I have always known that I was adopted, but I did not always know that it was important… at 38 I’m learning it is profound.


normal to me

artists for love

In the words of John Oliver regarding the results of the 2016 election, “THIS IS NOT NORMAL.” Now, I don’t pretend to know what exactly is normal, but I do know the future administration is dangerous and wrong and something has to be done before it goes too far.

This is beyond politics and who ‘won’ or ‘lost’. . . this is about human rights and the willingness of many Americans to overlook racism, sexism, xenophobia, and ableism to choose a beyond-UNqualified person to lead our nation at the highest level. . . it is sad, and it is scary.

Because I care about my own rights as well as yours, and because I care about the well-being of all of my neighbors, I wholeheartedly and financially (when possible) support the following organizations and groups:
• The National Audubon Society, The Arbor Day Foundation, and The Sierra Club because I know our planet’s climate is changing in negative ways and all people need to pay more caring attention to save the awesome world we share.
• The AntiDefamation League for supporting those who have been treated unfairly for generations for their religious beliefs. (I also support all beliefs and religions as long as they nourish kindness and spirituality, not guilt, shame, or profit)
• The ACLU for supporting the rights of all Americans and providing services to those who would otherwise be left to fend for themselves while fighting for justice.
• Planned Parenthood for supporting me during many of my late teen years when I needed routine care and advice, but especially when I (and my partner) made the decision to terminate a pregnancy and their staff treated me ethically, professionally, and full of genuine concern.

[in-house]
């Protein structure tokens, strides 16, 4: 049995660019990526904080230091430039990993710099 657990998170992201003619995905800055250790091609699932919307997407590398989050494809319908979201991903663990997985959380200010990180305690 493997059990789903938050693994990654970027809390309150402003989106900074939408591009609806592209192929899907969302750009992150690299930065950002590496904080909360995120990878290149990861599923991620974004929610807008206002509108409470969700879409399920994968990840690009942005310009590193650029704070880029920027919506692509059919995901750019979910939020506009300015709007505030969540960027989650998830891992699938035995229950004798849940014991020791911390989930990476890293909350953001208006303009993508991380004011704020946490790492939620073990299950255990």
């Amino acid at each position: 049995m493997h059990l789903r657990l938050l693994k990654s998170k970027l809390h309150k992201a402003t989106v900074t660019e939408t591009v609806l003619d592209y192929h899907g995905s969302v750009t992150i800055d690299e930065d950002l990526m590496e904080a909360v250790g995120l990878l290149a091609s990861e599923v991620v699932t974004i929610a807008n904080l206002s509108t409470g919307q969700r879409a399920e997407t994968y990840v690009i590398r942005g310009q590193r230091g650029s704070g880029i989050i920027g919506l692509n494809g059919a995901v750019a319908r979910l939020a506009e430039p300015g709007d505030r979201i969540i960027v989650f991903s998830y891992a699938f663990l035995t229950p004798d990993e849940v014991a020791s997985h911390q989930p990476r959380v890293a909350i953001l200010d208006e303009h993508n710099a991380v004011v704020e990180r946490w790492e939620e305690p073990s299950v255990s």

• The YWCA for supporting women and minorities by providing safe and secure places that include therapists and sexual abuse counselors who have helped countless survivors of abuse, including myself on more than one occasion.
• The Domestic Violence Center of Grays Harbor for their support of survivors of abuse and sexual assault by providing critical services and safe spaces and for co-hosting local women’s support groups.
• Gray’s Harbor Beyond Survival and the LGBTQ community for their support of all victims of sexual violence and people from all walks of life. GHBS has been a life-saver for me since this summer as I finally learn to heal from my past abuse and find my way in the future, especially in times like this when it feels like being a woman is a curse. I’m grateful to their staff of advocates and volunteers and to other survivors who have the courage to help.
• And YOU. . . no matter your age, sex, race, abilities, sexual orientation, nationality, political affiliation, or religion, as long as you behave fairly and kindly towards others and practice rational, logical thinking.

To that end, I am really looking forward to celebrating inclusion and joy this Saturday at the I Will Survive Drag Show to benefit Beyond Survival and their new LGBTQ programs. My heart and my dollars will show how much I care for others and support their struggles, because they are my struggles, too. And that feels normal to me.

small comfort in sharing

untold story

I never imagined in ANYONE’s lifetime that the major candidates for the president of the United States would argue the severity of both of their mistreatment of women based on their own behaviors AND words. I shouldn’t need a sexual assault trigger warning to watch election coverage and yet, here I am, suffering PTSD symptoms, fighting a stress-induced AI flare, and visiting my local victim advocacy center for support. . .

I have been subjected to this kind of ‘everyday’ sexual harassment since middle school, from both men and women, known and unknown, of many different ages. . . comments by my peers, catcalls, rubs and grabs in crowded places, and relationships where boundaries are constantly challenged.